Friday, January 11, 2008

Time for Business to Weigh in on CIRM Biotech Loan Plan

The California stem cell agency will hear next week from lenders and investors concerning its ambitious biotech loan progam, which is aimed at plugging a funding gap that has blocked development of stem cell therapies.

The Biotech Task Force is scheduled to meet on Wednesday in Burlingame, Ca., with a remote teleconference site at BIOCOM in San Diego. On tap is testimony from "capital providers and other experts." The task force has indicated it also plans to schedule a session with business and other potential applicants, which could include nonprofit research institutions.

According to California stem cell Chairman Robert Klein, the program could offer up as much as $750 million in loans to enterprises that cannot normally find funding from the usual providers. The program could get underway as early as this year, although the schedule is up for discussion next week.

Last month, Alex Philippidis, editor of the BioRegion News, interviewed Duane Roth, chairman of the task force, concerning the program. Here are some excerpts from the BioRegion piece. Roth told Philippidis,
"Think of the loan program — at least that’s the way I’m thinking about it, and the way our task force is thinking about it — as an evergreen fund. That means we can provide early-stage funding that is not available or has very limited availability from other sources [in order to] allow these products to move forward. Eventually those companies or those institutions that are sponsoring would repay the loans with interest, which would allow us to fund somebody else six, seven, eight years down the road."
Roth continued,
"If the program existed today, we’d be — and this is my opinion, and one I think is shared by the committee — that right now, the biggest gap in the funding is at the preclinical level, when somebody’s getting ready to say, ‘OK, I have preclinical evidence that this works. Now I have to do the toxicology and all the requirements for an investigational new drug application to the [US Food and Drug Administration].’ That is the toughest money to get. And that would be, if we put out [request for awards applications] today, that is likely what we would target."
More from Roth:
"But we don’t know where in the future the funding gaps are going to be, where the venture capitalists, or the angels, or Wall Street is not funding. And what we’re going to try to do is identify those gaps, and then put programs together to fill those gaps with funding from CIRM."

"It really would be a misnomer to only think that these loans would go to, quote, biotech companies. They may well go to other institutions that are also interested in advancing what we broadly categorize as products in this area."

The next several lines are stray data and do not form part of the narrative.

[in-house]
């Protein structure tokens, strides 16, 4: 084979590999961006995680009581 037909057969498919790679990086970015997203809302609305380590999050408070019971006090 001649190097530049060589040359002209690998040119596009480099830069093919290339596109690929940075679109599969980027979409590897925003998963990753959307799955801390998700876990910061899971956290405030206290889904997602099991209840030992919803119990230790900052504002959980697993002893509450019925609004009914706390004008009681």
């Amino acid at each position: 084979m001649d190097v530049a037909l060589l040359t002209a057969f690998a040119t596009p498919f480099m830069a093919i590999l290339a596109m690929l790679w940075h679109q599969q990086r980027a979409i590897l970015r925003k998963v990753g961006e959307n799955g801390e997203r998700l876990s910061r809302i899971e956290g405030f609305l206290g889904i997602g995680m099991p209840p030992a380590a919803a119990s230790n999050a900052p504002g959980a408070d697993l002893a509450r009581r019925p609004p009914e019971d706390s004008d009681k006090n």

"With this type of technology, it’s probable that there’s going to be a lot more interaction between the research institutes and what we classically think of as the companies that move these therapies forward. Some of them, at least, will be [stem] cell-based, so it’s not unlikely that many of the research institutes will get involved through pre-clinical, clinical, early clinical trials."
It is hard to overestimate how important it is for interested companies and institutions to weigh in early and often on this program. Sometimes industry seems to be missing from key CIRM proceedings. We recently discussed this issue with a representative of a company that pays more attention to CIRM than most. She said many of the companies in the stem cell business are tiny, very busy and cash-strapped. Thus it is difficult for them to monitor CIRM and offer comments, even though CIRM proceedings could be critical to their futures. Nonetheless, California stem cell companies should be monitoring CIRM more closely. Otherwise rules and regulations that may not be in their best interests could be promulgated.

The same advice goes for groups purporting to represent the "public." If they want to have an impact, they should be at the meetings and offer specific, constructive written recommendations on matters of interest. Only one organization, the Foundation for Taxpayer and Consumers Rights, seems to filling that role regularly at this point.

For more on the biotech loan program, search this blog using the search term "biotech loans." Or click on the label "biotech loans" just below this item. Sphere: Related Content

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